So whole organization is progressing towards Scrum adoption and to deliver the product iteratively and incremently.

But non IT departments also got interested to implement Agile in their own individual departments.

The reason - they would like to see if Agility can optimize their daily work and if can bring more value.

I like that they are positive about Agile , so i wanted to know if someone has done this before ? how did you approach ? readiness required in order to support them in the best way?

First step as i mentioned before will be to collaborate with them to know their daily business and the need for change.

BR

Harshal

 

12:04 pm March 18, 2019

From what you say, it sounds as though you have been able to develop a product-focused view in your department. If so, that’s a significant achievement. Many organizations work in project-execution mode and struggle to appreciate value and flow.

Are other departments likely to face that challenge, and if so, how might you help them?

12:38 pm March 18, 2019

From what you say, it sounds as though you have been able to develop a product-focused view in your department. If so, that’s a significant achievement. Many organizations work in project-execution mode and struggle to appreciate value and flow.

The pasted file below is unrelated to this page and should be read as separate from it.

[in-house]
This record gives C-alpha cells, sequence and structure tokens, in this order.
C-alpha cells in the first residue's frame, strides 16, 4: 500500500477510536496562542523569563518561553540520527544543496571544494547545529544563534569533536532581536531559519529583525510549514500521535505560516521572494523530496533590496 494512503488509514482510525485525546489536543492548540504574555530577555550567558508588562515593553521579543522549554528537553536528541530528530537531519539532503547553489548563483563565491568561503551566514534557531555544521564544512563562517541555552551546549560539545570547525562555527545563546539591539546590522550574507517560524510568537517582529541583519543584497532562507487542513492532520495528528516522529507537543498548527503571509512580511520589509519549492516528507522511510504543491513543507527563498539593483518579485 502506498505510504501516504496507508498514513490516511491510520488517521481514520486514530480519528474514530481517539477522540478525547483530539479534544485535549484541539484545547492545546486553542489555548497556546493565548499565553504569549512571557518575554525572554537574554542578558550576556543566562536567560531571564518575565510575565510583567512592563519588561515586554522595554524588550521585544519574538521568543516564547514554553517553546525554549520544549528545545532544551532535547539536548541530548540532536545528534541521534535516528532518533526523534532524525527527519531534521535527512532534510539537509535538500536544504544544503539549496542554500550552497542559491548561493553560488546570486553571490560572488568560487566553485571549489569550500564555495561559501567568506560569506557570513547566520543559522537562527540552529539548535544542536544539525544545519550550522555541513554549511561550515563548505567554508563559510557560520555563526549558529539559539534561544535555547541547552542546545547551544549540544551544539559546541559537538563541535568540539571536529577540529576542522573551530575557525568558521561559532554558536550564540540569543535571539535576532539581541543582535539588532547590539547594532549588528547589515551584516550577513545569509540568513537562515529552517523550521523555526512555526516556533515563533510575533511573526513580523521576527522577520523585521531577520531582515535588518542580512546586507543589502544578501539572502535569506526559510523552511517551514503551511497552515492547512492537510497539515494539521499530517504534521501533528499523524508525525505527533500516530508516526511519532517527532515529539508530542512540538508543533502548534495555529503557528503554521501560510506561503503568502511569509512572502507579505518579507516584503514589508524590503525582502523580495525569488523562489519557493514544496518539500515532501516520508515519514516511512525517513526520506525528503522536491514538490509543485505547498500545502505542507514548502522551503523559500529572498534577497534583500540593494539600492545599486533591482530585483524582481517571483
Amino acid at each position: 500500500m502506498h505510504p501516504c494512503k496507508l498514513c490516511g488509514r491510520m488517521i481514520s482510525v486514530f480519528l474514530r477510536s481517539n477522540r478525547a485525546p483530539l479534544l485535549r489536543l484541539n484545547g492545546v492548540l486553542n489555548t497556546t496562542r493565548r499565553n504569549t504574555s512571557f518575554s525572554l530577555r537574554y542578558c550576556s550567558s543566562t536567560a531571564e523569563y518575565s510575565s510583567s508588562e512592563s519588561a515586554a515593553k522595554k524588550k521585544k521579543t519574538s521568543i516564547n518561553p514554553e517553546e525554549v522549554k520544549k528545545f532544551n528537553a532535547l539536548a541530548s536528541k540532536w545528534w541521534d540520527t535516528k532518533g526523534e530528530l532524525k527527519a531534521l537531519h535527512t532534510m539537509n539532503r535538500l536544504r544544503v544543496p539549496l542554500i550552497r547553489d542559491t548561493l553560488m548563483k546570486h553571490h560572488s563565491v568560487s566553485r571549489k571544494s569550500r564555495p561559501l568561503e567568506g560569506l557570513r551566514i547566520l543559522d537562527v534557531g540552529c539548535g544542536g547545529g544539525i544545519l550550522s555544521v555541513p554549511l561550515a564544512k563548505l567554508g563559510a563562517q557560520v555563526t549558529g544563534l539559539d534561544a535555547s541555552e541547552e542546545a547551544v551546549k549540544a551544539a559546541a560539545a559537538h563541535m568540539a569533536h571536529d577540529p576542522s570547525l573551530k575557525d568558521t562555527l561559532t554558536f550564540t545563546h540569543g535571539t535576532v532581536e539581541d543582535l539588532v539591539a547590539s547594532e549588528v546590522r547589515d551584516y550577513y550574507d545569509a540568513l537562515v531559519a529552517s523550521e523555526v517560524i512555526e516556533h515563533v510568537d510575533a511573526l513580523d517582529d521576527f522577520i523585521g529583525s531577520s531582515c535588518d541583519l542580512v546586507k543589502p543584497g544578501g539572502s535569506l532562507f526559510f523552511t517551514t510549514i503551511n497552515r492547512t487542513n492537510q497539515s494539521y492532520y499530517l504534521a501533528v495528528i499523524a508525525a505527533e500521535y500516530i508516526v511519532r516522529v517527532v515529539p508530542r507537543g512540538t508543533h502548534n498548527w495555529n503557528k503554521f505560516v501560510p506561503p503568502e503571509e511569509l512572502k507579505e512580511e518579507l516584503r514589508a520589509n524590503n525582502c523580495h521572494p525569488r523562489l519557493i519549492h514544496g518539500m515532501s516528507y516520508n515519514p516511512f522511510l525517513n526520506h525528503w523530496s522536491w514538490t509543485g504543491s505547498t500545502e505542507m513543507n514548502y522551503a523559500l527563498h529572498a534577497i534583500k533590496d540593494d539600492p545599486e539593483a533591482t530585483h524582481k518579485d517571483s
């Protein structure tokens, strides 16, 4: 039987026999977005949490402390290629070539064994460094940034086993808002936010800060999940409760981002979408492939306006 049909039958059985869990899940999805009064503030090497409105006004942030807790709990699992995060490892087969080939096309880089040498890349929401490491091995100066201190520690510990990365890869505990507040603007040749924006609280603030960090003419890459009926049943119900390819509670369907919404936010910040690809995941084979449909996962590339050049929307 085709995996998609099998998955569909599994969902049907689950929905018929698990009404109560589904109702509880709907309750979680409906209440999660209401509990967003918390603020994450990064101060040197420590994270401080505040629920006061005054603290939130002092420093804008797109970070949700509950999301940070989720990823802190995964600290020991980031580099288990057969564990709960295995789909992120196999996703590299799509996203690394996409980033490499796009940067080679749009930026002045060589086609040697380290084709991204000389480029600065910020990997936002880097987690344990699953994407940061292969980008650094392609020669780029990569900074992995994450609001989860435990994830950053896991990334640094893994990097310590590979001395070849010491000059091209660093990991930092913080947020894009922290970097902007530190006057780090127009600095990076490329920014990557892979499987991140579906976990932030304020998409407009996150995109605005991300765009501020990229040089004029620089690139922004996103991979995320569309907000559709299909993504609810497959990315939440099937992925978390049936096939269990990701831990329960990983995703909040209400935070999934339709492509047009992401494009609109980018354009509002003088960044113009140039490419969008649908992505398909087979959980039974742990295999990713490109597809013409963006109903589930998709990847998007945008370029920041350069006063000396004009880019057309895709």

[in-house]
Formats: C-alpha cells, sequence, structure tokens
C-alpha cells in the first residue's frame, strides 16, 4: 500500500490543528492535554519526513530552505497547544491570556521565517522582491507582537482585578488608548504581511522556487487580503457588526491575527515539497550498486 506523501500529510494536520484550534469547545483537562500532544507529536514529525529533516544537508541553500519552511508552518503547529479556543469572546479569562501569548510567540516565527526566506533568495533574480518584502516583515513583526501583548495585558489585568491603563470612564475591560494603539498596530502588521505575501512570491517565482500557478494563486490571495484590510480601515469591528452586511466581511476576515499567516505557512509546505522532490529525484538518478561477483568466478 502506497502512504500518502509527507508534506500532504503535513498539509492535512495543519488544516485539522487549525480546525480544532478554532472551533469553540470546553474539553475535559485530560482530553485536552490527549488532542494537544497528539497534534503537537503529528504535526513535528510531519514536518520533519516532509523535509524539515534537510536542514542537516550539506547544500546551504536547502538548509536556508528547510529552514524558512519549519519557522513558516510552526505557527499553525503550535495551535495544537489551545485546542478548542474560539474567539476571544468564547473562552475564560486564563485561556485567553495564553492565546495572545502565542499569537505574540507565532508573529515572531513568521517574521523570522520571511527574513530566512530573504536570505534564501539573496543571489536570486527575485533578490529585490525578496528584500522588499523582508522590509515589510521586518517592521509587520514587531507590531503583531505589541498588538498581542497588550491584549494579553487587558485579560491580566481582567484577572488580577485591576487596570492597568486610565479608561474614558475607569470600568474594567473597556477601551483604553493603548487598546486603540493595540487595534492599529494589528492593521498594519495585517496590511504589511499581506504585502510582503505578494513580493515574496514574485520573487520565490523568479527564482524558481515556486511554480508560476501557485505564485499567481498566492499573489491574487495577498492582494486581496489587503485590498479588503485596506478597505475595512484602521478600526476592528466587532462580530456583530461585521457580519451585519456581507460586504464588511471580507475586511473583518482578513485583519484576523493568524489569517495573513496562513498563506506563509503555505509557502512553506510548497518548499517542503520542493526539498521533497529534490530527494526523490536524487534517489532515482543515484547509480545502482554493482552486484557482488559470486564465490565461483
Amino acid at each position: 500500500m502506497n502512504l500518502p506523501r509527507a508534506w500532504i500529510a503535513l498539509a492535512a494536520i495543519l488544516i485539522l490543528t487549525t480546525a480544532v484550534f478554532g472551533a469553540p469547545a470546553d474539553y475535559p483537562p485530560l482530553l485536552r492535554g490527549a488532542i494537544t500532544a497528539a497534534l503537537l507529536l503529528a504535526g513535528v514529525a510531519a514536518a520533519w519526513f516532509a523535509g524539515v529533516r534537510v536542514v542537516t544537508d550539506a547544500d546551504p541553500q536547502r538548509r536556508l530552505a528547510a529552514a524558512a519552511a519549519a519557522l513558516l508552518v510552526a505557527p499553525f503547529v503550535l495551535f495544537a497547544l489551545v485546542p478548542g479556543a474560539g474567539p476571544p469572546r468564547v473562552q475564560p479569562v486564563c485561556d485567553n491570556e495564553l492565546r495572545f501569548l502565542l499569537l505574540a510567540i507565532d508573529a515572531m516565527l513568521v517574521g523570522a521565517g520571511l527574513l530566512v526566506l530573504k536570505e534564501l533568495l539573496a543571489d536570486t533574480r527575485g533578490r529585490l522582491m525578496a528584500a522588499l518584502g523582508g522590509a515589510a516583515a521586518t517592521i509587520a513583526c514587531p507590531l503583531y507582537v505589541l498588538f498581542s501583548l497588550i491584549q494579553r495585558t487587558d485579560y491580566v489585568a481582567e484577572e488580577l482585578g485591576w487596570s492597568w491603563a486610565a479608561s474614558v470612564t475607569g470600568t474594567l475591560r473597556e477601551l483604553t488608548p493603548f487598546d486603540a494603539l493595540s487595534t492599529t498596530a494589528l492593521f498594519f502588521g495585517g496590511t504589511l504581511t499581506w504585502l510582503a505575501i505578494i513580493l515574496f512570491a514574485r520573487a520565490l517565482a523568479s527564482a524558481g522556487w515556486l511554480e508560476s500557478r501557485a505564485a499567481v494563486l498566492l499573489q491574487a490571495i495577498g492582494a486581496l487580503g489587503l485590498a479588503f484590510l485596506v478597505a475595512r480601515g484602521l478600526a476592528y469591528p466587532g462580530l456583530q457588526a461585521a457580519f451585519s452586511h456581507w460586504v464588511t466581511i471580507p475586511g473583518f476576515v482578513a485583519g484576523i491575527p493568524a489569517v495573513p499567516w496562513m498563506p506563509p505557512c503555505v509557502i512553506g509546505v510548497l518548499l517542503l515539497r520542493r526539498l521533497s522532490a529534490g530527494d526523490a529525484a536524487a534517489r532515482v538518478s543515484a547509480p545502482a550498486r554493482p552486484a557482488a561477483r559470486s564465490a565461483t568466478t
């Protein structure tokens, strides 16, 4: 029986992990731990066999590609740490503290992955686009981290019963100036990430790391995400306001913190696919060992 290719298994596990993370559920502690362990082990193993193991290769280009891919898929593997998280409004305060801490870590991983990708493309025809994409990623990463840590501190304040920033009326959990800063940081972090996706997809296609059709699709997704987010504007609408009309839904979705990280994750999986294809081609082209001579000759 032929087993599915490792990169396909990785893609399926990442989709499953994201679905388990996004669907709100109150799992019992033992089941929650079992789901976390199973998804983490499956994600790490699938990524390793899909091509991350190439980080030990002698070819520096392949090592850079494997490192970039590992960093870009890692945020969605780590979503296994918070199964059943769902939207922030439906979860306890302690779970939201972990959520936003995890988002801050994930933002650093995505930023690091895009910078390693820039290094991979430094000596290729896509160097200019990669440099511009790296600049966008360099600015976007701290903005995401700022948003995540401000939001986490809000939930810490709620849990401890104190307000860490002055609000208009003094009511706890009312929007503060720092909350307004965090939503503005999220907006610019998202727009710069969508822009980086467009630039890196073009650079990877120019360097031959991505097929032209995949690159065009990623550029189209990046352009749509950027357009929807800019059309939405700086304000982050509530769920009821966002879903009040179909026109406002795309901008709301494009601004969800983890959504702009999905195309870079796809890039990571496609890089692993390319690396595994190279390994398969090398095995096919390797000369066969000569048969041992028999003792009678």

>> Thanks Ian , but honestly it is more in  'in progress'  mode. So, have to still observe and evaluate.

Are other departments likely to face that challenge, and if so, how might you help them?

>> This is a good point , but i think they are not aware about the challenges at the moment. Probably they would like to see how Agile can optimize their daily business.

As wrote in my first post, i thought of giving them insight on Agile and Scrum. But i was thinking even if they start with using some Agile principles and techniques , will it be a good practice ? Eg - following 12 agile principles, using some scrum events like daily scrums , Retros to keep the focus and keep improving. 

These will be some take aways of Agile which i think might help them. 

 P.S - I want them to be benefited and not end up being victim. 

02:25 pm March 18, 2019

I agree with what @Ian said about your current progress.  That is fabulous and more success than a lot of companies make.  You should be proud.